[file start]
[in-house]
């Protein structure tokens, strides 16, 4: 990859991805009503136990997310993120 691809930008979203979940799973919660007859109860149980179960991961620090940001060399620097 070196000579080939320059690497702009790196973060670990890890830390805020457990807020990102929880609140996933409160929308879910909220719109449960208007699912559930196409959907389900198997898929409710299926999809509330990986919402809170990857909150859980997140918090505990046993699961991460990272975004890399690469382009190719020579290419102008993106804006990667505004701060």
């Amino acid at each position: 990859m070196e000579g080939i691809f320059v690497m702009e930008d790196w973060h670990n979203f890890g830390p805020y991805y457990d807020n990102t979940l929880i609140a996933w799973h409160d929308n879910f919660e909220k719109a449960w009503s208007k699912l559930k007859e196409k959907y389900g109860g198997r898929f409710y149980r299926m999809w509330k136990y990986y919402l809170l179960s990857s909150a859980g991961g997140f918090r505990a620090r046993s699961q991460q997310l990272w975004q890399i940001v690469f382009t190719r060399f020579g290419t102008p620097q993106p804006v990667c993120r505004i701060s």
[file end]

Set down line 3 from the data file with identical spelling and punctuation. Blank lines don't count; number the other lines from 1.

């Amino acid at each position: 990859m070196e000579g080939i691809f320059v690497m702009e930008d790196w973060h670990n979203f890890g830390p805020y991805y457990d807020n990102t979940l929880i609140a996933w799973h409160d929308n879910f919660e909220k719109a449960w009503s208007k699912l559930k007859e196409k959907y389900g109860g198997r898929f409710y149980r299926m999809w509330k136990y990986y919402l809170l179960s990857s909150a859980g991961g997140f918090r505990a620090r046993s699961q991460q997310l990272w975004q890399i940001v690469f382009t190719r060399f020579g290419t102008p620097q993106p804006v990667c993120r505004i701060s």